Providing Effective Support to Displaced Communities in Agok and Hai Masna
For years now, people living in and around Wau – like residents of many towns in South Sudan – have had their lives drastically affected by recurring armed clashes.
In 2014, one year into the South Sudanese civil war and three years after the foundation of the State, fighting intensified around the town. The violence forced nearly a thousand people to seek safety on the Wau UNMISS base. A subsequent escalation of armed clashes in late June 2016 led to the additional displacement of over 40,000 people in Wau by September of the same year. This newly displaced population took shelter in various locations, including the area beside the UNMISS base, which became a protection of civilian (PoC) site, and the grounds of a local cathedral.
Today, many of these people are still living in displacement. Some people go into the town during the day or check on their properties but still do not feel safe enough to sleep there. One person living in the Wau cathedral collective centre said that it is still too dangerous for him to go home and, even if it was safe enough, he explained that there is nothing left for him anymore. However, a recent IOM Displacement Tracking Matrix (DTM) survey showed that 40 per cent of people interviewed were planning to leave the PoC within the first quarter of 2019.
June of last year saw violence clashes take place between armed groups in areas south of Wau, including Baggari County and Jur River. As the fighting spread, more and more people were forced to flee their homes in search of safety closer to Wau town.
The displaced population - some 1,931 people - sought shelter and protection in two main locations: Hai Masna and Agok.
As part of it’s United Kingdom’s (UK) Department of International Development (DFID) funded mobile response, the International Organization for Migration (IOM) assisted the non-governmental organization (NGO), Action for Development (AFOD), in coordinating a multisector response, including health, shelter, aid item distribution, water, sanitation and hygiene, protection, gender-based violence prevention and food security and livelihood support. IOM’s camp management team provided technical assistance, staff surge capacity and shared tools with AFOD to ensure effective governance structures for the newly displaced population, which was some 1,171 in Agok and 760 in Hai Masna.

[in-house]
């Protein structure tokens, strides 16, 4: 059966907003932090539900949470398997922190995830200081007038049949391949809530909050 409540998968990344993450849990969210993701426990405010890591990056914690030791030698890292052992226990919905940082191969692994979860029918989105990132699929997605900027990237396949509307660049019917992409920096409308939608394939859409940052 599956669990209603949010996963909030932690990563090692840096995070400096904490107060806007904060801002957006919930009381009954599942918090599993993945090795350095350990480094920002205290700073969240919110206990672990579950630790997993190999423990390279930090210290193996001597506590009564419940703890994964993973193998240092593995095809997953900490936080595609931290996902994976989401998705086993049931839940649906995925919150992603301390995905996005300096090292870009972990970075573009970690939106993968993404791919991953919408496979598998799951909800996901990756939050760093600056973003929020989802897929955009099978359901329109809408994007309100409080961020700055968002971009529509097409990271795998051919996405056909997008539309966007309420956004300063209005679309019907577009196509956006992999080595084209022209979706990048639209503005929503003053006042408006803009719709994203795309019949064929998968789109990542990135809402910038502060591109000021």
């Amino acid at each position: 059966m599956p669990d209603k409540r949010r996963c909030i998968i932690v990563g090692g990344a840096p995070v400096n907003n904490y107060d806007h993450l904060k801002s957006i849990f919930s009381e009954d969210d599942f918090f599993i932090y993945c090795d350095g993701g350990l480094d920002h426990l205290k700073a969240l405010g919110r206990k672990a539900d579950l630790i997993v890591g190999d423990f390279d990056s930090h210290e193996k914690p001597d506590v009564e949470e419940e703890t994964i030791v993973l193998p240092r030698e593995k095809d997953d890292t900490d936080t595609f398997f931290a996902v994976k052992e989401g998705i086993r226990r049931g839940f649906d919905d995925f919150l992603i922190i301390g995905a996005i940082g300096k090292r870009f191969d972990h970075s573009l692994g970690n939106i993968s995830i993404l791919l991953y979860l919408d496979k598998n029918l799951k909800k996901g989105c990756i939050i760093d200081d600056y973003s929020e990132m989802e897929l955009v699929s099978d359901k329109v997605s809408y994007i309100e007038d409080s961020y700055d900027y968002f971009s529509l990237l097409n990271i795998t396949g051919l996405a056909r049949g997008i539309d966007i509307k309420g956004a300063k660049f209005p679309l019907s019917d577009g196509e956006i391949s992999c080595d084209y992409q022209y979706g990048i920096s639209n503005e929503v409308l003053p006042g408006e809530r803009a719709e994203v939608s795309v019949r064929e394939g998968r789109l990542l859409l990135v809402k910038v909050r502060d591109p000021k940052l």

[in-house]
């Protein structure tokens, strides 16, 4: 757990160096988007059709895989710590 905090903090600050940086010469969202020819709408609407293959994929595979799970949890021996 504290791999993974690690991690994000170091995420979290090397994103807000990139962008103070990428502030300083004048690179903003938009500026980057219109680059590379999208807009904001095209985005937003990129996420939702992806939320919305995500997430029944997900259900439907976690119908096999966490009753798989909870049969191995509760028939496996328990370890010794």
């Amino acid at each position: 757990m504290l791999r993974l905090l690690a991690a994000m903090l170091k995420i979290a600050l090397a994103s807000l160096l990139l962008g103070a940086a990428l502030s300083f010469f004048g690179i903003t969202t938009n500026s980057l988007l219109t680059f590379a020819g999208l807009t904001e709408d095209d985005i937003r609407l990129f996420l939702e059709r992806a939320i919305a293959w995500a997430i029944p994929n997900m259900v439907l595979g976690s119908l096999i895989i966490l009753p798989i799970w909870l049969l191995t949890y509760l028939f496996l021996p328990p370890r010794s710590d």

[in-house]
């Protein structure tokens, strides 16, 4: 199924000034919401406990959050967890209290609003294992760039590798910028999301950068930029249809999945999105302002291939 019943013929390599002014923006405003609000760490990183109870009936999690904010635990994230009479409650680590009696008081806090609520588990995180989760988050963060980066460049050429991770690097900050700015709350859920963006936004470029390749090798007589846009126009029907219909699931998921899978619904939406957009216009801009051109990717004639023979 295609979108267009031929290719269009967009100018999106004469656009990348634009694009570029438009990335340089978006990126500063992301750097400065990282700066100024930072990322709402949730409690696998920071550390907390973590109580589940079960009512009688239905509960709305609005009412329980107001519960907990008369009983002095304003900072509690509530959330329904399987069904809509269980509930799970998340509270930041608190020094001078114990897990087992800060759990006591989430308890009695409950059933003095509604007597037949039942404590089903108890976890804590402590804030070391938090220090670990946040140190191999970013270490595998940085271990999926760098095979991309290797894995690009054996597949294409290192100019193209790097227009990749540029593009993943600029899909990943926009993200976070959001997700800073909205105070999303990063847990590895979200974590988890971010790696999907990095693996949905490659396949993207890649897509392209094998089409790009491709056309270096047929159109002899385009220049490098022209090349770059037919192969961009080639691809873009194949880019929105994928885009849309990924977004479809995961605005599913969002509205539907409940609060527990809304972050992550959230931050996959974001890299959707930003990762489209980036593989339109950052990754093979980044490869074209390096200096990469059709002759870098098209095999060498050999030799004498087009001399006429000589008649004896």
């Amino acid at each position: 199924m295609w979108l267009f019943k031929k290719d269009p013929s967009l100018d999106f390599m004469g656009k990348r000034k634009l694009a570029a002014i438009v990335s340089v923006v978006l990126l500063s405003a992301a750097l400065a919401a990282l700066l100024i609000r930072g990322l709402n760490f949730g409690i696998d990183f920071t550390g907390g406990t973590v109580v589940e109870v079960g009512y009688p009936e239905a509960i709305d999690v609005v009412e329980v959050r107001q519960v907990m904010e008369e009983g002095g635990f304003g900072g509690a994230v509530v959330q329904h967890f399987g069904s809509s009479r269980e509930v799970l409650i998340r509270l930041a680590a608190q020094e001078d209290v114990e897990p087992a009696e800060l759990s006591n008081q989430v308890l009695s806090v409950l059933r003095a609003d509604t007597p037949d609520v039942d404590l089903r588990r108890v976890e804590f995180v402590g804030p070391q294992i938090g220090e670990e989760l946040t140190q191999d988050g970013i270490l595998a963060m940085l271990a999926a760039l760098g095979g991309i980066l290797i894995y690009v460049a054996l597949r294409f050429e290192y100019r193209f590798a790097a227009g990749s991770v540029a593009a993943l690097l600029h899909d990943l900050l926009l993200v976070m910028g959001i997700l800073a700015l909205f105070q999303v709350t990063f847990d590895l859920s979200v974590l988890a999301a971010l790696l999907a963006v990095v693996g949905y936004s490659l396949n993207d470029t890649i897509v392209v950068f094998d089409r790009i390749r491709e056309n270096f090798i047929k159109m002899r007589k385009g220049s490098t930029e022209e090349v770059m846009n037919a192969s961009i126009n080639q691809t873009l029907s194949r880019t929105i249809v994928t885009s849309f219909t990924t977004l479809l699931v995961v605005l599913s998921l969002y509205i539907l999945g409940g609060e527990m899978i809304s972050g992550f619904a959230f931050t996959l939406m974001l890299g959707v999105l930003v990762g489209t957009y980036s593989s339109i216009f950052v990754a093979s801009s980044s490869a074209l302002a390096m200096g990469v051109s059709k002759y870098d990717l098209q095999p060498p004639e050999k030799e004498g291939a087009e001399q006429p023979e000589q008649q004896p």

Mary Seliverio Marjan reported a concern she had to IOM camp management in Agok; she was part of the group of displaced people, who began sheltering there last year.
“We reported to the camp management a concern we had over education for our children,” said Mary. “They managed to provide classes for our children inside an existing primary school in the area though other partner. Our children are now enrolled in school,” said Mary.
IOM also helped establish complaint and feedback mechanisms in both displacement sites.
Mary explained that she was happy when the mechanisms were set up because she knows that any grievance, if reported, will be considered and appropriate action will be taken. “It would be difficult for us to raise any issue or concern to any organization without the presence of this complaint desk,” she said. Before camp management support came to Agok, Mary said that when she arrived from Bazia, “we suffered a lot,” and that another organization had supported the displaced community with latrines and bathing shelters, but they had all been damaged.
For Mary, she sees camp management support as something, which is helping the people in Agok displacement site overcome their differences.
“We came to Agok from different areas and backgrounds. Before the camp management team’s support, it was very difficult for the community to solve minor problems like those caused by alcohol abuse. After the formation of the community leadership committees, it became easier to resolve issues and for each block leader to manage their section of the community. I think that this was the best system introduced by the camp management team.”